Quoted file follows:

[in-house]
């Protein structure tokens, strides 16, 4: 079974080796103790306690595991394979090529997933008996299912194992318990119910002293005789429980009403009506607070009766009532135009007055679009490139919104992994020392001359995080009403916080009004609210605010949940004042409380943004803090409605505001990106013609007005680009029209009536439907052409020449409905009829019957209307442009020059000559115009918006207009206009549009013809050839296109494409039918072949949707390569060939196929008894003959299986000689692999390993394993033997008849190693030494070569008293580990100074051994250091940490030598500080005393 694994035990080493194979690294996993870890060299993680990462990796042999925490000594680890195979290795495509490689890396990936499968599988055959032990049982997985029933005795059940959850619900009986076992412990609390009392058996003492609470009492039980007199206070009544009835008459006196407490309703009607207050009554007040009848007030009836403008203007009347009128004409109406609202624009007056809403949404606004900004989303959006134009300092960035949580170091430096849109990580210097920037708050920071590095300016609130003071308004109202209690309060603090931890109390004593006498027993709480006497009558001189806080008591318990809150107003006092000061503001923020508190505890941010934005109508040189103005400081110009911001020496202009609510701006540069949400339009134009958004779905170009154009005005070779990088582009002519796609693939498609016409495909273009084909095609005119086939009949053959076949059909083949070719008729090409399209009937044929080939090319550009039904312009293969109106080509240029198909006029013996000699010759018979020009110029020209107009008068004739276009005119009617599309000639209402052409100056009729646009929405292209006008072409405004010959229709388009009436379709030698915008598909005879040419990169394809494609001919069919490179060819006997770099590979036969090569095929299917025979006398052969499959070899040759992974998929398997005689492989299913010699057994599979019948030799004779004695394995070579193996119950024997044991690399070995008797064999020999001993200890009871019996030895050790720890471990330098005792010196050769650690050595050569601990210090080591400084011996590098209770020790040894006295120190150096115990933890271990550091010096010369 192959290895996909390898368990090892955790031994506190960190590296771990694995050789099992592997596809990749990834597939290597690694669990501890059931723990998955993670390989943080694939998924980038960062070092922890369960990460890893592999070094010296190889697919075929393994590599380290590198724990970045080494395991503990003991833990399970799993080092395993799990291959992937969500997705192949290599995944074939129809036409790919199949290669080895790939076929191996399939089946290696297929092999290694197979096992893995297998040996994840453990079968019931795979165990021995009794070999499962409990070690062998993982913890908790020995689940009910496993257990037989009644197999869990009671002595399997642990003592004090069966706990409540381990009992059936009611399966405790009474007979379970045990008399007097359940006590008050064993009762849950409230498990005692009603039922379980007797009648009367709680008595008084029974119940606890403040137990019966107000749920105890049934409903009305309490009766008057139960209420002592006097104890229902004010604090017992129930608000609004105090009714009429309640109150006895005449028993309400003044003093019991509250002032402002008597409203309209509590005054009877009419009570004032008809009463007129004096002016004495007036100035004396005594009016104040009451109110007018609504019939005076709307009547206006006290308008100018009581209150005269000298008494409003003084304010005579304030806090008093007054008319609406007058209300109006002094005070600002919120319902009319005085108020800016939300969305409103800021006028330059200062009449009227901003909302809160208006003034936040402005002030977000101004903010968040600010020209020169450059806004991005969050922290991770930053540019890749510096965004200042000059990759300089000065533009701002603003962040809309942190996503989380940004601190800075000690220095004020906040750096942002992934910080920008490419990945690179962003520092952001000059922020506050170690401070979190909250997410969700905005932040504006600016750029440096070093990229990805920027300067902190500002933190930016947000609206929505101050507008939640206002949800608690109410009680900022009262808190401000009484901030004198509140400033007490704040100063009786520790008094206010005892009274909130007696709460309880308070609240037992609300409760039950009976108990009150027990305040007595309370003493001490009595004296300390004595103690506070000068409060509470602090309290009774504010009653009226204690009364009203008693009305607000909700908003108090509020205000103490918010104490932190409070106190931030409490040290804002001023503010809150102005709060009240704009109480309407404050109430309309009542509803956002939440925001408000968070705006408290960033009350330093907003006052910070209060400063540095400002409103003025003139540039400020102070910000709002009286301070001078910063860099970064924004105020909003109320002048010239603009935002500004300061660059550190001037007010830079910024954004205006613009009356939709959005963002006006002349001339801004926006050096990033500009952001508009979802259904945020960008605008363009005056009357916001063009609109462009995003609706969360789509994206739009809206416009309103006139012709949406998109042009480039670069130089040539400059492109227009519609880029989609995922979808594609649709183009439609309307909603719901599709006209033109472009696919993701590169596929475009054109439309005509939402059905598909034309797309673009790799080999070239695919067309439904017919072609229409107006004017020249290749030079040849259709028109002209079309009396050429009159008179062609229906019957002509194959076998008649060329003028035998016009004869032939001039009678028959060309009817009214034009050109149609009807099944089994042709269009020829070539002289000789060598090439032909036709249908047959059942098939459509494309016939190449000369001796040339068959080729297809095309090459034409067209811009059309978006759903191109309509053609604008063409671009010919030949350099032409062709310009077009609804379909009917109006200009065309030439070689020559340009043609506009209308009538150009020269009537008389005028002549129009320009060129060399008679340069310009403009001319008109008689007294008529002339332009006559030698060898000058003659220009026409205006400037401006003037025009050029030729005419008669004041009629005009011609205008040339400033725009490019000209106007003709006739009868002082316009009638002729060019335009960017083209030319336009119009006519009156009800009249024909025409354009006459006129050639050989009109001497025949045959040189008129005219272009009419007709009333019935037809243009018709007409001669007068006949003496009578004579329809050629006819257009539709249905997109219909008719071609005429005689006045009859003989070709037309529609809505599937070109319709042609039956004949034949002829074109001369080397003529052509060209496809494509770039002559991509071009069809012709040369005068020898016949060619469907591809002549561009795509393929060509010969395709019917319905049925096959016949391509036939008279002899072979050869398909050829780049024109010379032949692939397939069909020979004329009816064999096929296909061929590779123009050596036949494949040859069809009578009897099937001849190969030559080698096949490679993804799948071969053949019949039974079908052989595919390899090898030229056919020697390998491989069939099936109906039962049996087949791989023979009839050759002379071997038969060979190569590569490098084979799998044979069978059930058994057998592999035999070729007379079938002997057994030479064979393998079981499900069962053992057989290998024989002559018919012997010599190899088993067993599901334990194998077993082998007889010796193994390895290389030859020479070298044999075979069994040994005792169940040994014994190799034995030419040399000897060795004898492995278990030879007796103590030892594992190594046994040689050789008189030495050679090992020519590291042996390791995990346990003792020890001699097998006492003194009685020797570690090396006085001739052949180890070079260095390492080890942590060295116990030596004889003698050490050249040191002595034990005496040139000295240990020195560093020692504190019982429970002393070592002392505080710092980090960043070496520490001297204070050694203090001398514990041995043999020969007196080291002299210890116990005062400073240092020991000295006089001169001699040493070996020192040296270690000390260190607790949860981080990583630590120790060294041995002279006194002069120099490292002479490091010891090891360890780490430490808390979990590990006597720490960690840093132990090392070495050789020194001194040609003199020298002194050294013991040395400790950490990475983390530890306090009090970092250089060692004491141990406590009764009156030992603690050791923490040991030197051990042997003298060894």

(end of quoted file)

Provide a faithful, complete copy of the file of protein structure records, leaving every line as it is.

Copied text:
[in-house]
């Protein structure tokens, strides 16, 4: 079974080796103790306690595991394979090529997933008996299912194992318990119910002293005789429980009403009506607070009766009532135009007055679009490139919104992994020392001359995080009403916080009004609210605010949940004042409380943004803090409605505001990106013609007005680009029209009536439907052409020449409905009829019957209307442009020059000559115009918006207009206009549009013809050839296109494409039918072949949707390569060939196929008894003959299986000689692999390993394993033997008849190693030494070569008293580990100074051994250091940490030598500080005393 694994035990080493194979690294996993870890060299993680990462990796042999925490000594680890195979290795495509490689890396990936499968599988055959032990049982997985029933005795059940959850619900009986076992412990609390009392058996003492609470009492039980007199206070009544009835008459006196407490309703009607207050009554007040009848007030009836403008203007009347009128004409109406609202624009007056809403949404606004900004989303959006134009300092960035949580170091430096849109990580210097920037708050920071590095300016609130003071308004109202209690309060603090931890109390004593006498027993709480006497009558001189806080008591318990809150107003006092000061503001923020508190505890941010934005109508040189103005400081110009911001020496202009609510701006540069949400339009134009958004779905170009154009005005070779990088582009002519796609693939498609016409495909273009084909095609005119086939009949053959076949059909083949070719008729090409399209009937044929080939090319550009039904312009293969109106080509240029198909006029013996000699010759018979020009110029020209107009008068004739276009005119009617599309000639209402052409100056009729646009929405292209006008072409405004010959229709388009009436379709030698915008598909005879040419990169394809494609001919069919490179060819006997770099590979036969090569095929299917025979006398052969499959070899040759992974998929398997005689492989299913010699057994599979019948030799004779004695394995070579193996119950024997044991690399070995008797064999020999001993200890009871019996030895050790720890471990330098005792010196050769650690050595050569601990210090080591400084011996590098209770020790040894006295120190150096115990933890271990550091010096010369 192959290895996909390898368990090892955790031994506190960190590296771990694995050789099992592997596809990749990834597939290597690694669990501890059931723990998955993670390989943080694939998924980038960062070092922890369960990460890893592999070094010296190889697919075929393994590599380290590198724990970045080494395991503990003991833990399970799993080092395993799990291959992937969500997705192949290599995944074939129809036409790919199949290669080895790939076929191996399939089946290696297929092999290694197979096992893995297998040996994840453990079968019931795979165990021995009794070999499962409990070690062998993982913890908790020995689940009910496993257990037989009644197999869990009671002595399997642990003592004090069966706990409540381990009992059936009611399966405790009474007979379970045990008399007097359940006590008050064993009762849950409230498990005692009603039922379980007797009648009367709680008595008084029974119940606890403040137990019966107000749920105890049934409903009305309490009766008057139960209420002592006097104890229902004010604090017992129930608000609004105090009714009429309640109150006895005449028993309400003044003093019991509250002032402002008597409203309209509590005054009877009419009570004032008809009463007129004096002016004495007036100035004396005594009016104040009451109110007018609504019939005076709307009547206006006290308008100018009581209150005269000298008494409003003084304010005579304030806090008093007054008319609406007058209300109006002094005070600002919120319902009319005085108020800016939300969305409103800021006028330059200062009449009227901003909302809160208006003034936040402005002030977000101004903010968040600010020209020169450059806004991005969050922290991770930053540019890749510096965004200042000059990759300089000065533009701002603003962040809309942190996503989380940004601190800075000690220095004020906040750096942002992934910080920008490419990945690179962003520092952001000059922020506050170690401070979190909250997410969700905005932040504006600016750029440096070093990229990805920027300067902190500002933190930016947000609206929505101050507008939640206002949800608690109410009680900022009262808190401000009484901030004198509140400033007490704040100063009786520790008094206010005892009274909130007696709460309880308070609240037992609300409760039950009976108990009150027990305040007595309370003493001490009595004296300390004595103690506070000068409060509470602090309290009774504010009653009226204690009364009203008693009305607000909700908003108090509020205000103490918010104490932190409070106190931030409490040290804002001023503010809150102005709060009240704009109480309407404050109430309309009542509803956002939440925001408000968070705006408290960033009350330093907003006052910070209060400063540095400002409103003025003139540039400020102070910000709002009286301070001078910063860099970064924004105020909003109320002048010239603009935002500004300061660059550190001037007010830079910024954004205006613009009356939709959005963002006006002349001339801004926006050096990033500009952001508009979802259904945020960008605008363009005056009357916001063009609109462009995003609706969360789509994206739009809206416009309103006139012709949406998109042009480039670069130089040539400059492109227009519609880029989609995922979808594609649709183009439609309307909603719901599709006209033109472009696919993701590169596929475009054109439309005509939402059905598909034309797309673009790799080999070239695919067309439904017919072609229409107006004017020249290749030079040849259709028109002209079309009396050429009159008179062609229906019957002509194959076998008649060329003028035998016009004869032939001039009678028959060309009817009214034009050109149609009807099944089994042709269009020829070539002289000789060598090439032909036709249908047959059942098939459509494309016939190449000369001796040339068959080729297809095309090459034409067209811009059309978006759903191109309509053609604008063409671009010919030949350099032409062709310009077009609804379909009917109006200009065309030439070689020559340009043609506009209308009538150009020269009537008389005028002549129009320009060129060399008679340069310009403009001319008109008689007294008529002339332009006559030698060898000058003659220009026409205006400037401006003037025009050029030729005419008669004041009629005009011609205008040339400033725009490019000209106007003709006739009868002082316009009638002729060019335009960017083209030319336009119009006519009156009800009249024909025409354009006459006129050639050989009109001497025949045959040189008129005219272009009419007709009333019935037809243009018709007409001669007068006949003496009578004579329809050629006819257009539709249905997109219909008719071609005429005689006045009859003989070709037309529609809505599937070109319709042609039956004949034949002829074109001369080397003529052509060209496809494509770039002559991509071009069809012709040369005068020898016949060619469907591809002549561009795509393929060509010969395709019917319905049925096959016949391509036939008279002899072979050869398909050829780049024109010379032949692939397939069909020979004329009816064999096929296909061929590779123009050596036949494949040859069809009578009897099937001849190969030559080698096949490679993804799948071969053949019949039974079908052989595919390899090898030229056919020697390998491989069939099936109906039962049996087949791989023979009839050759002379071997038969060979190569590569490098084979799998044979069978059930058994057998592999035999070729007379079938002997057994030479064979393998079981499900069962053992057989290998024989002559018919012997010599190899088993067993599901334990194998077993082998007889010796193994390895290389030859020479070298044999075979069994040994005792169940040994014994190799034995030419040399000897060795004898492995278990030879007796103590030892594992190594046994040689050789008189030495050679090992020519590291042996390791995990346990003792020890001699097998006492003194009685020797570690090396006085001739052949180890070079260095390492080890942590060295116990030596004889003698050490050249040191002595034990005496040139000295240990020195560093020692504190019982429970002393070592002392505080710092980090960043070496520490001297204070050694203090001398514990041995043999020969007196080291002299210890116990005062400073240092020991000295006089001169001699040493070996020192040296270690000390260190607790949860981080990583630590120790060294041995002279006194002069120099490292002479490091010891090891360890780490430490808390979990590990006597720490960690840093132990090392070495050789020194001194040609003199020298002194050294013991040395400790950490990475983390530890306090009090970092250089060692004491141990406590009764009156030992603690050791923490040991030197051990042997003298060894």